Put simply, if we take in less energy through nutrition, our bodies recognize the lack of exogenous energy and move towards using endogenous energy sources such as autophagy. Our bodies are used to periods of feast and famine, and have developed enhanced tools to drive energy through cellular recycling.
Right now, the most well-known method to activate autophagy is extended fasting. This requires calorie restriction for hours or even days. With reduced exogenous energy sources, our cells are forced to change their source of energy and autophagy is activated.
Therefore, our diets, or more specifically, the lack thereof, has become the key studied element of inducing autophagy. There are many diets and fasting programs that have been developed around inducing autophagy and cell renewal, from extended and intermittent fasting programs, restrictive diets, and nutrient-specific diets.
Where Does Spermidine Fit In?
Unfortunately, fasting isn’t an appropriate option for everyone and it may have uncomfortable or difficult side effects. Most healthcare professionals recognize that those who have health risks, are pregnant, or are sick should be careful when considering fasting and ensure appropriate medical supervision.
Roughly 10 years ago, however, scientists at the University of Graz in Austria, under the leadership of Professor Frank Madeo, discovered that spermidine naturally triggers autophagy by using an alternative program in our cells. As a “caloric restriction mimetic,” spermidine can, naturally, almost “trick” the body into triggering autophagy. As a young human being, the natural spermidine levels in our cells are quite high and autophagy is regularly activated using spermidine. The problem is as we age, our ability to produce natural levels of spermidine through our gut microbiota or from our diets decreases. Until recently, the importance of maintaining high spermidine levels in our bodies to maintain regular and effective autophagy was not well known.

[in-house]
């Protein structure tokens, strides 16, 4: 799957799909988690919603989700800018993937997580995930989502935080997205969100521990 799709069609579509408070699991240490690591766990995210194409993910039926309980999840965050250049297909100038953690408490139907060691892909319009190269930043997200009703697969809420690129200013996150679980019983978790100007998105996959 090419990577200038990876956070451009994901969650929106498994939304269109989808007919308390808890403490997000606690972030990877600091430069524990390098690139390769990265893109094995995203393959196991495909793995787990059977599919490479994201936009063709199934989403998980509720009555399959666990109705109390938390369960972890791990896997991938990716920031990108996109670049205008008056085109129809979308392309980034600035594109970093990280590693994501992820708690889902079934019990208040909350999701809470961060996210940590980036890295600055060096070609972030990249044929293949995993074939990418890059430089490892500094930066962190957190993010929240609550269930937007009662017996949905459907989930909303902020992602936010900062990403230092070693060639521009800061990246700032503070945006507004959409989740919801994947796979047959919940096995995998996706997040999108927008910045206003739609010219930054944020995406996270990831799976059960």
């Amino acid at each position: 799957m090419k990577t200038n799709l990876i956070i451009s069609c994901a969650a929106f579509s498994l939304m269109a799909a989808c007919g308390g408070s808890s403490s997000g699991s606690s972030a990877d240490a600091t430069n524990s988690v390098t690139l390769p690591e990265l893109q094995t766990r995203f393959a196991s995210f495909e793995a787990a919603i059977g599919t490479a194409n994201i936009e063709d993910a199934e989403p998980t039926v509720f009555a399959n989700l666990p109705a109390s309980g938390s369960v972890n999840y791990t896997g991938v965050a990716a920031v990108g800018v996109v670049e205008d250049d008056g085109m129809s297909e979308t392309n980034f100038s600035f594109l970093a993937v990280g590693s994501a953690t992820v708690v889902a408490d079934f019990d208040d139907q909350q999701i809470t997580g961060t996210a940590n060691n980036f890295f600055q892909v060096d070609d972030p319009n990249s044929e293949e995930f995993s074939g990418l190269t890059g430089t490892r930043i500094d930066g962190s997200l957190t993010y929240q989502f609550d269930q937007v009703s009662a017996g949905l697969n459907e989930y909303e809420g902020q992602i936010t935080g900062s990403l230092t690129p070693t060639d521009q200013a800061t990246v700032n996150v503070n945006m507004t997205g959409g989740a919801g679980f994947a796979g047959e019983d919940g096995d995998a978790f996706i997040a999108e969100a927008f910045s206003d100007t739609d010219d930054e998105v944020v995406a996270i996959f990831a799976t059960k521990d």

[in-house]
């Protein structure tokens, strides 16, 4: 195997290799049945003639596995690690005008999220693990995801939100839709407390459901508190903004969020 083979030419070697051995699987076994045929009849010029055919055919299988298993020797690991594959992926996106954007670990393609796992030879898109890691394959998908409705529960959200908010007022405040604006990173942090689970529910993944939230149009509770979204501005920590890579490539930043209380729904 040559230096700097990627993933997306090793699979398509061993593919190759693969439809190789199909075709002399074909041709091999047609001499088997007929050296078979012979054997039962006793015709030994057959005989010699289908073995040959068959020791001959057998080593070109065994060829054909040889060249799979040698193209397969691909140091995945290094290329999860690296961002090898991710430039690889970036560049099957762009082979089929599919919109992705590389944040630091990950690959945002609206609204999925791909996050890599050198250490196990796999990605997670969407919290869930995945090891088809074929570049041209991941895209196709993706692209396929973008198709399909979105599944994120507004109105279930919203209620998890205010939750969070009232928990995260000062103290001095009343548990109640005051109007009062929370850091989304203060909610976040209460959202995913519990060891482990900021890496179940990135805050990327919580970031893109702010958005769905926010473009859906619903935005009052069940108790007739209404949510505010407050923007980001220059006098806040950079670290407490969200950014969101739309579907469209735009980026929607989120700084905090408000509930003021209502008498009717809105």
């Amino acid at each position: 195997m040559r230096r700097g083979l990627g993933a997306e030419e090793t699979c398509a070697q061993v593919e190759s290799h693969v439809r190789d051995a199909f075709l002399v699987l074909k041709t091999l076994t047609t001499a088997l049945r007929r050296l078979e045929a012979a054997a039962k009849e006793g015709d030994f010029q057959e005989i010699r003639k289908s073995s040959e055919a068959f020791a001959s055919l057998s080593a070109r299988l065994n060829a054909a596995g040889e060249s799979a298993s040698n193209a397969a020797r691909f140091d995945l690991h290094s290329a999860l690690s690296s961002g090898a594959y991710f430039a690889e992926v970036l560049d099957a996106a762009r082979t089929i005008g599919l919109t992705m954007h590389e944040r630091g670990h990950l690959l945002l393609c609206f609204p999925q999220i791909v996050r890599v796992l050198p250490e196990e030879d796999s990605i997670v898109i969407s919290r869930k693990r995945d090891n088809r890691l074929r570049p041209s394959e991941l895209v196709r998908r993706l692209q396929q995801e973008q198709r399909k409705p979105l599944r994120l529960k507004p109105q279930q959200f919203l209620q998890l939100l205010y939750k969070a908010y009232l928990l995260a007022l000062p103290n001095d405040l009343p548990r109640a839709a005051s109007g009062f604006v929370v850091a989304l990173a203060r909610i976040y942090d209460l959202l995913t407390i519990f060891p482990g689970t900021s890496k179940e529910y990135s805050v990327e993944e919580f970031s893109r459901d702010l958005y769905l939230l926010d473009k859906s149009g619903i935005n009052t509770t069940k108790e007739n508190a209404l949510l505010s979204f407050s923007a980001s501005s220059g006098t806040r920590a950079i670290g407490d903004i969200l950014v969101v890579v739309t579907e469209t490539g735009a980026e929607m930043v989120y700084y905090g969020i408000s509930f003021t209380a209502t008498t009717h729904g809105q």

Research into our bodies’ natural processes has recently demonstrated that supplementing spermidine may have the same effect as caloric restriction with regard to autophagy. Spermidine supplements are an option for those looking to support cellular health without worrying about the stressful side effects of rigorous fasting practices, or to support the positive benefits of autophagy during and after fasting.
Can You Measure Autophagy?
It can be difficult to measure autophagy at home, especially if you aren’t a trained and experienced scientist or researcher. It is believed that you can monitor autophagy through direct observation of autophagy-related structures or quantification of autophagy-lysosome-dependent degradation of proteins and organelles. While scientists around the world are seeking “biomarkers” of autophagy to track progress, we are aware that there are at least some correlated physiological signs:
Low blood glucose - When your blood sugar drops, your body raises cortisol, growth hormones, and ketones. This can enable the beginning of autophagy
Elevated ketones - As your blood sugar lowers, your ketones elevate
Weight loss - Autophagy helps with fat oxidation, which means weight loss can be a sign of the process
Reduced appetite - If you’re not hungry, even while fasting, then your body may be finding resources elsewhere to feed your brain and body. This may be a tell-tale sign of ketosis and autophagy.
When fasting, dieting, or spermidine supplementation, be on the lookout for these signs that your body is in the process of autophagy.